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God's holy people

4

Paul, an apostle of Christ Jesus by the will of God,
To God’s holy people in Ephesus, the faithful in Christ Jesus:
- Ephesians 1:1
 
Have you ever looked in the mirror bright and early in the morning and said to yourself “Hey, look, that’s one of God’s holy people!” Neither have we.
 
We actually get a little nervous around people who stand too steadily in their saintliness. That slippery slope from self-assured saint to self-righteous hypocrite scares us. We prefer people whose halos hang a little crookedly.
 
To hear Paul address the church in Ephesus as “God’s holy people” can make us squirm. But he does it for a reason and in a context.
 
For Paul, holiness didn’t just (or even primarily) mean goodness or righteousness. God’s holy people weren’t necessarily better than or morally superior to all of the other people. In fact, Paul would know from painful experience how broken God’s holy people could be.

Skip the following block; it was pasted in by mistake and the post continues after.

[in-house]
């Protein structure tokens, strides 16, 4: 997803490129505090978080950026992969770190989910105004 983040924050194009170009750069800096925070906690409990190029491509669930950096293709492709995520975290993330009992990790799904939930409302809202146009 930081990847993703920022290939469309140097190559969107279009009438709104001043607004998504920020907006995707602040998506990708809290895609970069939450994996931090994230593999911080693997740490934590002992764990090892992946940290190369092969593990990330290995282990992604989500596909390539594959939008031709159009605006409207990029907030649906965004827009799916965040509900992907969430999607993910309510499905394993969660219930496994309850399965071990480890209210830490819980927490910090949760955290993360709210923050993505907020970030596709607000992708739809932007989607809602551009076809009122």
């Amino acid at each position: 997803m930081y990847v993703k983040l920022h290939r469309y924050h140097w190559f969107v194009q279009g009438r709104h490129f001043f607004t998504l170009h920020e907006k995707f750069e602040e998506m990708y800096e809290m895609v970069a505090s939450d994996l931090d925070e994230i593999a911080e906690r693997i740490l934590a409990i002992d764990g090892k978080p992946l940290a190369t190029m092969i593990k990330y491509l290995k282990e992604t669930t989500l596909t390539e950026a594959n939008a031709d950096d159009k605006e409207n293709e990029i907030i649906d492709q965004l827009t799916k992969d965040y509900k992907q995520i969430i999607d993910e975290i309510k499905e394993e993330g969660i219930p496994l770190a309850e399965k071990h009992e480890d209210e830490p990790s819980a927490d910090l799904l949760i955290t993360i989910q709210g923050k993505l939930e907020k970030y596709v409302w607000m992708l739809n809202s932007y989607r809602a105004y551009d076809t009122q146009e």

Holiness meant that you were set apart, dedicated, consecrated. From the very get-go in his letter Paul wanted his readers and hearers to remember that God singled them out and pulled them aside. This matters to Paul because he’s convinced that God has given each of us new power for reconciliation and new opportunities to love God and each other in the world. We have become (and are becoming) different people, a different kind of people. God called us out for a purpose.
 
And for Paul, this holiness wasn’t something that we stumbled across by accident or have come upon by virtue of our moral effort. Instead, we become God’s holy people only in and with and through Christ Jesus. The One who wholly dedicated his life to God is the only one who can make us holy.
 
Try praying a prayer like this today …
Jesus, would you make me holy today? Please show me where you’ve called me out and are giving me new opportunities to love you and the people around me.

4 Comments

We're really talking Phil. 2:12-13, then, right? We work out what He has worked in us.
I'm belaboring this because it seems lots of us believers don't believe that God has made us holy; that we are operating from an unending supply of holiness.

Yes, he did. And, at the same time, we're invited to pursue holiness in our daily lives, to seek with God's help to grow in holiness.

Yes, he did. And, at the same time, we're invited to pursue holiness in our daily lives, to seek with God's help to grow in holiness.

I get what you're saying here, but didn't Jesus make us holy on the Cross?

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